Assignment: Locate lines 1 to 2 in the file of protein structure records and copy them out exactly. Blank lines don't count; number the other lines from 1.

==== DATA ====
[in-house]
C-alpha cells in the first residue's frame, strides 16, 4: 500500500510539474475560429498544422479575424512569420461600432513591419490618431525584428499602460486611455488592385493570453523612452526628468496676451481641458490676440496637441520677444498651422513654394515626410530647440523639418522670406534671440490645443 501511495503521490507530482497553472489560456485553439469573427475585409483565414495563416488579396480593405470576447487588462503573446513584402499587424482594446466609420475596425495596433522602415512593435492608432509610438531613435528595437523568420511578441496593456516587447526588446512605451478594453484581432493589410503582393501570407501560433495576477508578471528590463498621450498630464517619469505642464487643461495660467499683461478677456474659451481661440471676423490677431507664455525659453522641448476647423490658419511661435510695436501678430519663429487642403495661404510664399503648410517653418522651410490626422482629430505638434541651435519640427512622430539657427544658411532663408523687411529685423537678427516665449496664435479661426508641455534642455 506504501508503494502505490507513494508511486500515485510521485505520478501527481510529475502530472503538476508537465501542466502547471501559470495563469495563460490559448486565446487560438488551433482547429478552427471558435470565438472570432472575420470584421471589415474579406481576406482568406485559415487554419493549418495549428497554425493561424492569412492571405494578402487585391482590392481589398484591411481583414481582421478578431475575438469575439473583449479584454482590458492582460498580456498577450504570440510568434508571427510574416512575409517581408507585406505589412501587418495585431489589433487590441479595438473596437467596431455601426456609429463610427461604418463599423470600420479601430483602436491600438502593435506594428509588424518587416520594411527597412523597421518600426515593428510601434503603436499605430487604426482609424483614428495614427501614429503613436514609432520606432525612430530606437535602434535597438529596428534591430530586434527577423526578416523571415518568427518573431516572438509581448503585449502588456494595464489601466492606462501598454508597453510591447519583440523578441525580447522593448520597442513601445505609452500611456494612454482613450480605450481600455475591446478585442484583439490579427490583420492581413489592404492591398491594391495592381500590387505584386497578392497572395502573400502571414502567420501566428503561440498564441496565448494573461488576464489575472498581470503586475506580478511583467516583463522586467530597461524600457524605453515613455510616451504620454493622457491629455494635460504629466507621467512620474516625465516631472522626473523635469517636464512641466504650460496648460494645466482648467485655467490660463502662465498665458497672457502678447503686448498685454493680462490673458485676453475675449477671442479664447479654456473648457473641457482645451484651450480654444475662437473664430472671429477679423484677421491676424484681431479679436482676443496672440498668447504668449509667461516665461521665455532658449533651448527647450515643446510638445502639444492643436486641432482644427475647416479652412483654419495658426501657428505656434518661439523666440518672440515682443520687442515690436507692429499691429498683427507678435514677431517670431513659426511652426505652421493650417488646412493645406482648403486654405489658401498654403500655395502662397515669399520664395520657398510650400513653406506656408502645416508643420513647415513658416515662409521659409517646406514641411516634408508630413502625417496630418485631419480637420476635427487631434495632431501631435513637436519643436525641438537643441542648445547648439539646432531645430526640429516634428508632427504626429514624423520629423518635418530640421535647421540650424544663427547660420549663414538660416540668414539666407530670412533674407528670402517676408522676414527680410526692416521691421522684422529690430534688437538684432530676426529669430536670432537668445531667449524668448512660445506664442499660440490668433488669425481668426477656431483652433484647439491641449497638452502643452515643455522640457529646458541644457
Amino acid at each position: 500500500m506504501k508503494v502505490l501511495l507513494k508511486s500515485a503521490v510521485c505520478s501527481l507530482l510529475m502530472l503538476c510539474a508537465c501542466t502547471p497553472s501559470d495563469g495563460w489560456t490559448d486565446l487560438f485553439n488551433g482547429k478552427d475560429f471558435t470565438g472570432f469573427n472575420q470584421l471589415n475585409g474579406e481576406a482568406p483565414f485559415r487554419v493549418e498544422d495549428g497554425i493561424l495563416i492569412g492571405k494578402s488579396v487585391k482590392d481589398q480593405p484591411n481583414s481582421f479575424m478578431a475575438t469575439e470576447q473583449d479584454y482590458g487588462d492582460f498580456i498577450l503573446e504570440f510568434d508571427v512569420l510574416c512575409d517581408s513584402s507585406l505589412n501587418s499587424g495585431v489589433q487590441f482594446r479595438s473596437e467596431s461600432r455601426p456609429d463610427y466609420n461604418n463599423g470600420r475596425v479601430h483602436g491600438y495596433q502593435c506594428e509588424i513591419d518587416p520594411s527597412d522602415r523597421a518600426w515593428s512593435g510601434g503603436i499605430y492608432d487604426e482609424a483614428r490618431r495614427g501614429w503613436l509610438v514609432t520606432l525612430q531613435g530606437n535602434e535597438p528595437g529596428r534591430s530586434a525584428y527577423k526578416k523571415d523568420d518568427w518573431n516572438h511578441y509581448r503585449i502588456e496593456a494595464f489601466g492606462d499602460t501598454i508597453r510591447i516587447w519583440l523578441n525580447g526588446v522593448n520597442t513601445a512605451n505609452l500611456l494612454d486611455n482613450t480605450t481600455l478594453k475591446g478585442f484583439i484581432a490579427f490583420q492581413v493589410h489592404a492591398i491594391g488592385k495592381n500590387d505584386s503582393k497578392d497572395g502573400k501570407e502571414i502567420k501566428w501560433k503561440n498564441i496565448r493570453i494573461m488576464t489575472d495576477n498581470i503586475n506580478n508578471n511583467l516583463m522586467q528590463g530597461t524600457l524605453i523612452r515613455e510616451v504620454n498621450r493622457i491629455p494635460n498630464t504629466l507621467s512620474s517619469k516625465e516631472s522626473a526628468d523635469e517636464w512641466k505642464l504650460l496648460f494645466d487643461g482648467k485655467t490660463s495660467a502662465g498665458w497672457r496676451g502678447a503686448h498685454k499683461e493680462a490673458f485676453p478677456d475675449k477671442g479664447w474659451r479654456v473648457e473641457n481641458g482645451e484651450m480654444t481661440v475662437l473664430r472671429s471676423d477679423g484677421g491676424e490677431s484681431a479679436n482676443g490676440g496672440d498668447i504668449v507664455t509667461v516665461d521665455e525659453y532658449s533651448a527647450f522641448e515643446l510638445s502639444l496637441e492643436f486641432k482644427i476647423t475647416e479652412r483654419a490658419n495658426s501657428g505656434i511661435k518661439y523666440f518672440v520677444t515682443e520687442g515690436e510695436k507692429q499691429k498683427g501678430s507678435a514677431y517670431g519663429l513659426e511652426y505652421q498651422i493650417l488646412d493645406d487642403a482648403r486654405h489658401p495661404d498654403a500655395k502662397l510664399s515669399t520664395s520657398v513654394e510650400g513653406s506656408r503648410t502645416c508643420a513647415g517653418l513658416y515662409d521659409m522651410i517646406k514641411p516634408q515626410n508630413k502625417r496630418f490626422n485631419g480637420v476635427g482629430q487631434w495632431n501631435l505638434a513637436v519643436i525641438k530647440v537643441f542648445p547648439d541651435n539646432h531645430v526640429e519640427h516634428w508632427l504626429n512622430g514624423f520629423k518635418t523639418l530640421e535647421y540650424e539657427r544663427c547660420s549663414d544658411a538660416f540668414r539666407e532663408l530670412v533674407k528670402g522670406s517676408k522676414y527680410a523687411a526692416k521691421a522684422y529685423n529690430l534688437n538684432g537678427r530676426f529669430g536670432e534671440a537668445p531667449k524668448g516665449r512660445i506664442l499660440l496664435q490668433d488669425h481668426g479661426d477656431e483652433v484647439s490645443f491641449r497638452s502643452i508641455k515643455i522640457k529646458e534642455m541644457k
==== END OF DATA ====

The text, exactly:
[in-house]
C-alpha cells in the first residue's frame, strides 16, 4: 500500500510539474475560429498544422479575424512569420461600432513591419490618431525584428499602460486611455488592385493570453523612452526628468496676451481641458490676440496637441520677444498651422513654394515626410530647440523639418522670406534671440490645443 501511495503521490507530482497553472489560456485553439469573427475585409483565414495563416488579396480593405470576447487588462503573446513584402499587424482594446466609420475596425495596433522602415512593435492608432509610438531613435528595437523568420511578441496593456516587447526588446512605451478594453484581432493589410503582393501570407501560433495576477508578471528590463498621450498630464517619469505642464487643461495660467499683461478677456474659451481661440471676423490677431507664455525659453522641448476647423490658419511661435510695436501678430519663429487642403495661404510664399503648410517653418522651410490626422482629430505638434541651435519640427512622430539657427544658411532663408523687411529685423537678427516665449496664435479661426508641455534642455 506504501508503494502505490507513494508511486500515485510521485505520478501527481510529475502530472503538476508537465501542466502547471501559470495563469495563460490559448486565446487560438488551433482547429478552427471558435470565438472570432472575420470584421471589415474579406481576406482568406485559415487554419493549418495549428497554425493561424492569412492571405494578402487585391482590392481589398484591411481583414481582421478578431475575438469575439473583449479584454482590458492582460498580456498577450504570440510568434508571427510574416512575409517581408507585406505589412501587418495585431489589433487590441479595438473596437467596431455601426456609429463610427461604418463599423470600420479601430483602436491600438502593435506594428509588424518587416520594411527597412523597421518600426515593428510601434503603436499605430487604426482609424483614428495614427501614429503613436514609432520606432525612430530606437535602434535597438529596428534591430530586434527577423526578416523571415518568427518573431516572438509581448503585449502588456494595464489601466492606462501598454508597453510591447519583440523578441525580447522593448520597442513601445505609452500611456494612454482613450480605450481600455475591446478585442484583439490579427490583420492581413489592404492591398491594391495592381500590387505584386497578392497572395502573400502571414502567420501566428503561440498564441496565448494573461488576464489575472498581470503586475506580478511583467516583463522586467530597461524600457524605453515613455510616451504620454493622457491629455494635460504629466507621467512620474516625465516631472522626473523635469517636464512641466504650460496648460494645466482648467485655467490660463502662465498665458497672457502678447503686448498685454493680462490673458485676453475675449477671442479664447479654456473648457473641457482645451484651450480654444475662437473664430472671429477679423484677421491676424484681431479679436482676443496672440498668447504668449509667461516665461521665455532658449533651448527647450515643446510638445502639444492643436486641432482644427475647416479652412483654419495658426501657428505656434518661439523666440518672440515682443520687442515690436507692429499691429498683427507678435514677431517670431513659426511652426505652421493650417488646412493645406482648403486654405489658401498654403500655395502662397515669399520664395520657398510650400513653406506656408502645416508643420513647415513658416515662409521659409517646406514641411516634408508630413502625417496630418485631419480637420476635427487631434495632431501631435513637436519643436525641438537643441542648445547648439539646432531645430526640429516634428508632427504626429514624423520629423518635418530640421535647421540650424544663427547660420549663414538660416540668414539666407530670412533674407528670402517676408522676414527680410526692416521691421522684422529690430534688437538684432530676426529669430536670432537668445531667449524668448512660445506664442499660440490668433488669425481668426477656431483652433484647439491641449497638452502643452515643455522640457529646458541644457